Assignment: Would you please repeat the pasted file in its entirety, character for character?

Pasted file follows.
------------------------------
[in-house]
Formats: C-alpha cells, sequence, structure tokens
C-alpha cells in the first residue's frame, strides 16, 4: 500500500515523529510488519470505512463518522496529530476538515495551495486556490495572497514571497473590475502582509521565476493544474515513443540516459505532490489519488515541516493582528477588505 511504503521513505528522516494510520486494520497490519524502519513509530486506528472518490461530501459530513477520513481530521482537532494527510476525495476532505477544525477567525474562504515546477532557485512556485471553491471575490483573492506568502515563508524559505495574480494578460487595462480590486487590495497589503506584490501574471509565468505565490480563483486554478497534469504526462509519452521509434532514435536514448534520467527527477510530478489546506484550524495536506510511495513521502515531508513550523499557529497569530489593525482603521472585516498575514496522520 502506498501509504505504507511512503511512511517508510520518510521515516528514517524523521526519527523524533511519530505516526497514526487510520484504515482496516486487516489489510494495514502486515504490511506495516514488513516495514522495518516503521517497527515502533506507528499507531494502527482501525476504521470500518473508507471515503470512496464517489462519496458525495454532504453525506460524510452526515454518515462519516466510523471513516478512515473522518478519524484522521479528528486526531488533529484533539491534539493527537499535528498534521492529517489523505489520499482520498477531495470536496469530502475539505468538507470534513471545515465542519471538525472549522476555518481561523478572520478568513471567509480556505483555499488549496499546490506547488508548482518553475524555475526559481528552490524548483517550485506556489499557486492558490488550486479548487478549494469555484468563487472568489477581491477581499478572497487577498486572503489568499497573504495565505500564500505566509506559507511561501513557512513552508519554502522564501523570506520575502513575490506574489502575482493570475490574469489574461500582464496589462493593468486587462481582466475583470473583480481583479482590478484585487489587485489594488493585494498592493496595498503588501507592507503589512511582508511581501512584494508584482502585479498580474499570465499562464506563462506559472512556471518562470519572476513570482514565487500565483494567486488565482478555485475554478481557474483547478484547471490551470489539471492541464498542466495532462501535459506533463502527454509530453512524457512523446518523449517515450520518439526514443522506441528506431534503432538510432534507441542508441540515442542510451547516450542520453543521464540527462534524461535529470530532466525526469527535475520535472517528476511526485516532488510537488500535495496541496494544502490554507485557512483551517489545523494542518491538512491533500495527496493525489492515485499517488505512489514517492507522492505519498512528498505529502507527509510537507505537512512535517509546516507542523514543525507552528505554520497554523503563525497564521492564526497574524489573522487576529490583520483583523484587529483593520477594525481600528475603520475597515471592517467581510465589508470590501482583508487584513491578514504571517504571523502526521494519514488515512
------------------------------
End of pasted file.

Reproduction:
[in-house]
Formats: C-alpha cells, sequence, structure tokens
C-alpha cells in the first residue's frame, strides 16, 4: 500500500515523529510488519470505512463518522496529530476538515495551495486556490495572497514571497473590475502582509521565476493544474515513443540516459505532490489519488515541516493582528477588505 511504503521513505528522516494510520486494520497490519524502519513509530486506528472518490461530501459530513477520513481530521482537532494527510476525495476532505477544525477567525474562504515546477532557485512556485471553491471575490483573492506568502515563508524559505495574480494578460487595462480590486487590495497589503506584490501574471509565468505565490480563483486554478497534469504526462509519452521509434532514435536514448534520467527527477510530478489546506484550524495536506510511495513521502515531508513550523499557529497569530489593525482603521472585516498575514496522520 502506498501509504505504507511512503511512511517508510520518510521515516528514517524523521526519527523524533511519530505516526497514526487510520484504515482496516486487516489489510494495514502486515504490511506495516514488513516495514522495518516503521517497527515502533506507528499507531494502527482501525476504521470500518473508507471515503470512496464517489462519496458525495454532504453525506460524510452526515454518515462519516466510523471513516478512515473522518478519524484522521479528528486526531488533529484533539491534539493527537499535528498534521492529517489523505489520499482520498477531495470536496469530502475539505468538507470534513471545515465542519471538525472549522476555518481561523478572520478568513471567509480556505483555499488549496499546490506547488508548482518553475524555475526559481528552490524548483517550485506556489499557486492558490488550486479548487478549494469555484468563487472568489477581491477581499478572497487577498486572503489568499497573504495565505500564500505566509506559507511561501513557512513552508519554502522564501523570506520575502513575490506574489502575482493570475490574469489574461500582464496589462493593468486587462481582466475583470473583480481583479482590478484585487489587485489594488493585494498592493496595498503588501507592507503589512511582508511581501512584494508584482502585479498580474499570465499562464506563462506559472512556471518562470519572476513570482514565487500565483494567486488565482478555485475554478481557474483547478484547471490551470489539471492541464498542466495532462501535459506533463502527454509530453512524457512523446518523449517515450520518439526514443522506441528506431534503432538510432534507441542508441540515442542510451547516450542520453543521464540527462534524461535529470530532466525526469527535475520535472517528476511526485516532488510537488500535495496541496494544502490554507485557512483551517489545523494542518491538512491533500495527496493525489492515485499517488505512489514517492507522492505519498512528498505529502507527509510537507505537512512535517509546516507542523514543525507552528505554520497554523503563525497564521492564526497574524489573522487576529490583520483583523484587529483593520477594525481600528475603520475597515471592517467581510465589508470590501482583508487584513491578514504571517504571523502526521494519514488515512